Thousands in Bangladesh head to hometowns for festival despite virus
Village-bound travelers mostly using masks but violating social distancing, raising concerns of worsening pandemic
Motivated by a longstanding tradition, tens of thousands of Bangladeshis are leaving urban areas of the country including the capital Dhaka for villages to celebrate the Muslim Eid al-Adha festival with their loved ones while flagrantly violating pandemic-related restrictions.
Thursday was the first day after the country began easing a strict lockdown so businesses and trade could run smoothly and people could travel easily ahead of Eid al-Adha, or the “festival of sacrifice,” which is celebrated by Muslims around the world as a commemoration of Prophet Ibrahim’s willingness to sacrifice his own son for God, with cows, goats and sheep traditionally slaughtered.
In the wake of an alarming spike in global coronavirus cases with the deadly Delta variant of the virus, which has already hit neighboring India, Bangladesh has been enforcing tougher restrictions nationwide to stem the spread of the virus since July 1 with the deployment of the army.
According to reports from Dhaka's main Kamalapur Railway Station, Sayedabad Bus Terminal and Sadarghat Boat Terminal (popularly known as Sadarghat Launch Terminal), people were found to be in a mad rush to travel to their hometowns with little care for COVID-19 health rules.
Although a good number of people were wearing face masks, most of them did not care about social distancing at all, and many were not covering their face properly.
Many were also seen traveling with their children but not observing health protocols.
It was also impossible to maintain social distancing in places like the Sadarghat terminal due to the huge number of travelers.
Bangladesh has registered 17,278 fatalities from the coronavirus, with 226 new deaths reported in the past day, according to the government's latest update released Thursday.
The number of cases in the country has surpassed 1.07 million with 12,236 new cases recorded while nearly 906,000 people have recovered from the virus since it was first detected in March last year.
Tahmina Khatun along with her two children was traveling by train to the northern border district of Netrokona to celebrate Eid with her parents.
"After more than six months, I’m going to my rural home. My kids have been suffering for a long time and they need a new environment," she told Anadolu Agency.
Like Khatun, many others are taking the risky journey despite an alarming increase in cases and deaths.
Khodeza Begum, who is nearly 80 years old, was sitting in a corner of the train with one of her sons.
"I was with my son in Dhaka and I’m now going to the village to meet my other relatives to enjoy Eid together," she said.
People of all ages also rushed to the city's bus terminals to travel to their villages, while many passengers were seen not following health rules.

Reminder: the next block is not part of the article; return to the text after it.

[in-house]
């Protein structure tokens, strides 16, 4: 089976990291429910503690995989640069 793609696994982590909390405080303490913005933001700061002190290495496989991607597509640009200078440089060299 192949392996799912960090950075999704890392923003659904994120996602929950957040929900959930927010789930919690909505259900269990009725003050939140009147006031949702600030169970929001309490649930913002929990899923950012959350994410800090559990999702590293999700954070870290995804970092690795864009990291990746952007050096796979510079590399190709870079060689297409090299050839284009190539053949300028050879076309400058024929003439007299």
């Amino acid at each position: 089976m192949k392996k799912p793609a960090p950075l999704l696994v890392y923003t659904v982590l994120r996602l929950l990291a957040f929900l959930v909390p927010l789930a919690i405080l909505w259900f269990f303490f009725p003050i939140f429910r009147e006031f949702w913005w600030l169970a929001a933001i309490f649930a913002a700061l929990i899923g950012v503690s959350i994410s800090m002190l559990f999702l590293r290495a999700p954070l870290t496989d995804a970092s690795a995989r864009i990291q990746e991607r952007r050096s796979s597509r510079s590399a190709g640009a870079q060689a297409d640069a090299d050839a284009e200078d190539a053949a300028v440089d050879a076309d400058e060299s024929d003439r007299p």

Meanwhile, social distancing was mostly ignored at water terminals, with vessels heading to the country’s southern regions full of people.
More than 100,000 people from the southern coastal areas usually leave Dhaka daily via the waterway during the festival.
“I’m going to my home with my family sitting on the open deck, as this is the cheapest way to reach my home,” said Mohammad Habib, who hails from southern Barguna district.
About the pandemic risks, he said: “Allah will protect us. I do not think of celebrating Eid in Dhaka leaving my old parents in the village.”
Warning of dire consequences
The National Technical Advisory Committee on COVID-19 expressed concern Wednesday over the government’s easing of the nationwide lockdown.
The committee also issued a series of recommendations, including setting up Eid cattle markets in open areas instead of in city areas to curb the spread of infection, ensuring social distancing and health guidelines everywhere and not allowing people aged 50 or older to visit cattle markets.
The committee also encouraged people to celebrate Eid at the places where they are currently residing and urged people to take advantage of the digital cattle market.
Speaking to Anadolu Agency, Dr. Nahiduzzaman Sazzad, who works at a private hospital in Dhaka, said that despite an ongoing vaccination drive, it would be challenging for the government to curb the next wave of the pandemic due the violations of health restrictions during the Eid journey.
Meanwhile, Health Minister Zahid Maleque on Thursday assured that the government currently has 4.5 million doses of COVID-19 vaccines on hand.
“Another 15 million doses will reach the country in shipments every month, so there will be no problem from now on to run mass vaccination drives,” he said.
Maleque also said a process was underway to recruit 2,000 medical doctors and 4,000 nurses to deal with the COVID situation.
“All citizens above 18 years old will be brought under the vaccination program soon,” he added.
Currently, residents aged 35 years and above are eligible for COVID vaccination.
To date, Bangladesh has administered 11 million vaccine doses, including first and second doses, while more than 10 million people have registered for vaccination.Anadolu Agency website contains only a portion of the news stories offered to subscribers in the AA News Broadcasting System (HAS), and in summarized form. Please contact us for subscription options.